Would it actually cover the cost of my phone call? Since I had made it from my mobile phone and my service provider seems intent on bleeding me dry, almost certainly not. Even so, I really couldn’t care less. Coming from a country where asking a fast food restaurant to refund the cost of your call would probably result in being laughed at, this tiny little gesture made my day and served as a great reminder of Japan’s “omotenashi” hospitality.

I have no idea whether this is a one-off and specific to my local branch or whether MOS Burger refunds the cost of local calls in lieu of having an online order form, but receiving that 10 yen – an amount I might think twice about picking up off the street if it looked a bit grubby or I was feeling lazy – reminded me of how much the Japanese value the little things when it comes to customer service.

It’s been eight years, Japan, and yet you continue to surprise me. Your burgers aren’t bad either.

Read more stories from RocketNews24. -- 10 things Japan gets awesomely right -- 10 things Japan gets horribly wrong -- Mos Burger Goes Green With Their Mos Natsumi Burgers

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Like you said, rehashes of the same experiences had decades earlier.

4 ( +5 / -1 )

If you're the type to spend all day playing video games with the curtains drawn, then chances are normal human behaviour is going to surprise you now and then....

9 ( +14 / -5 )

Jesus, what a weird story.

-11 ( +2 / -13 )

What a cute story. Everyone on here is so jaded, don't let them get you down. It's good to notice and appreciate the small things.

9 ( +11 / -2 )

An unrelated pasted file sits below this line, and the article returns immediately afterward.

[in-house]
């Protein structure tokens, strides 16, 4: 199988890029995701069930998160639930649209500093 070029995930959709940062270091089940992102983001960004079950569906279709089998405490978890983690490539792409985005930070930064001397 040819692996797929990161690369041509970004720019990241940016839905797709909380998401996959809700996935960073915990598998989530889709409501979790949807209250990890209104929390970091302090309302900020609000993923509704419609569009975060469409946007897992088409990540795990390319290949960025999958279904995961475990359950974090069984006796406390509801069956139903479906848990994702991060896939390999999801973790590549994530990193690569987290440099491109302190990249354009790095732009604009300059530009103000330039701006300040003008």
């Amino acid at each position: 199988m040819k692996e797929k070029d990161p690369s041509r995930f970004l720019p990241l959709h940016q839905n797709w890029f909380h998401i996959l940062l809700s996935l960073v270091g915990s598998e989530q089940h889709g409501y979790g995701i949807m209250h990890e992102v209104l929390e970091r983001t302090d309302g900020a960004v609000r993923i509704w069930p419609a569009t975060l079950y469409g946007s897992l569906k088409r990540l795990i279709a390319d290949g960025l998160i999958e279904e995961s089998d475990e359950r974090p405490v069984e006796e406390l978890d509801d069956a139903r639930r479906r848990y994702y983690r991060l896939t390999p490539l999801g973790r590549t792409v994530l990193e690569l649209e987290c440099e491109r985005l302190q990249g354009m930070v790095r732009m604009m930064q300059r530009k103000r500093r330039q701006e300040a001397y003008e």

Jesus, what a weird story.

Nothing weird about it at all. First time I experienced it was about 15 years ago.

5 ( +6 / -1 )

Some, if not all, Mos Burgers have been doing this for years. The Mos I used to go to when I first came to Japan, near two decades ago, gave me 10 yen every time I made a phone order (for pickup though, not delivery).

5 ( +6 / -1 )

Wow, very nice. It's a little thing, but I can't imagine it ever happening in my home country (U.S.).

2 ( +3 / -1 )

Who puts fresh garlic in their refrigerator?

1 ( +1 / -0 )

I couldn't believe it when I found out the Burger King near our place delivered (I very rarely eat at BK, and have never used that service). Wouldn't want to burn off a few of those thousands of calories walking 5 minutes to get lunch now would we?

0 ( +0 / -0 )

@Harry_Gatto If it's such a rehash I'm curious as to what intrigued you to click on this page after reading the rather explicit title.

0 ( +1 / -1 )

I had my own experience of japans omotenashi too. When we ordered in mc Donalds the staff forgot a burger in our set of meal. Then we called back and when we went back they gave us a card or coupon which you can exchange for a burger or fries. :) its amazing! I wish we also have this hospitality in our country!

1 ( +1 / -0 )

Sometimes you could get free fries or apple pie that way in US. Hasn't happened to me in a while so I don't know if they still do that.

0 ( +0 / -0 )

I think it is a typical story of a lovely race of people. The Japanese are so charming and that is what makes Japan my favourite country. Yes, it is the little things that count. It is an attitude lost by most of the world. I hope the Japanese don't get seduced by western ways and that they never change.

2 ( +2 / -0 )

The comments on this article made my day

1 ( +1 / -0 )